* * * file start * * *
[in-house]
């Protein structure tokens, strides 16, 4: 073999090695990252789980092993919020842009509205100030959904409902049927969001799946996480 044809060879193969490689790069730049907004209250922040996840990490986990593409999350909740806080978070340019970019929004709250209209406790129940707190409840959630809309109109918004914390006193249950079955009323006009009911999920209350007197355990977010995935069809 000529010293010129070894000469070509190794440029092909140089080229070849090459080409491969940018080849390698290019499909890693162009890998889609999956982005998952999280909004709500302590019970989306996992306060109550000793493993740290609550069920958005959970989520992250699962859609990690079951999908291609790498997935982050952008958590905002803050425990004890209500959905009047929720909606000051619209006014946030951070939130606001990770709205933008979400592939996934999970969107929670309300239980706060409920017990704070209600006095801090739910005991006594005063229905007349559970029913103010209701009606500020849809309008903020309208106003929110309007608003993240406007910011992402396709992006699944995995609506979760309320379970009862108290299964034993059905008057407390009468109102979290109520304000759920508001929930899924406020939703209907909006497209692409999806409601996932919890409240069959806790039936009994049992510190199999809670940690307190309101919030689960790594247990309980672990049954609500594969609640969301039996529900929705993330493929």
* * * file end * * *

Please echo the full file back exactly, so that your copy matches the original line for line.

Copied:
[in-house]
């Protein structure tokens, strides 16, 4: 073999090695990252789980092993919020842009509205100030959904409902049927969001799946996480 044809060879193969490689790069730049907004209250922040996840990490986990593409999350909740806080978070340019970019929004709250209209406790129940707190409840959630809309109109918004914390006193249950079955009323006009009911999920209350007197355990977010995935069809 000529010293010129070894000469070509190794440029092909140089080229070849090459080409491969940018080849390698290019499909890693162009890998889609999956982005998952999280909004709500302590019970989306996992306060109550000793493993740290609550069920958005959970989520992250699962859609990690079951999908291609790498997935982050952008958590905002803050425990004890209500959905009047929720909606000051619209006014946030951070939130606001990770709205933008979400592939996934999970969107929670309300239980706060409920017990704070209600006095801090739910005991006594005063229905007349559970029913103010209701009606500020849809309008903020309208106003929110309007608003993240406007910011992402396709992006699944995995609506979760309320379970009862108290299964034993059905008057407390009468109102979290109520304000759920508001929930899924406020939703209907909006497209692409999806409601996932919890409240069959806790039936009994049992510190199999809670940690307190309101919030689960790594247990309980672990049954609500594969609640969301039996529900929705993330493929």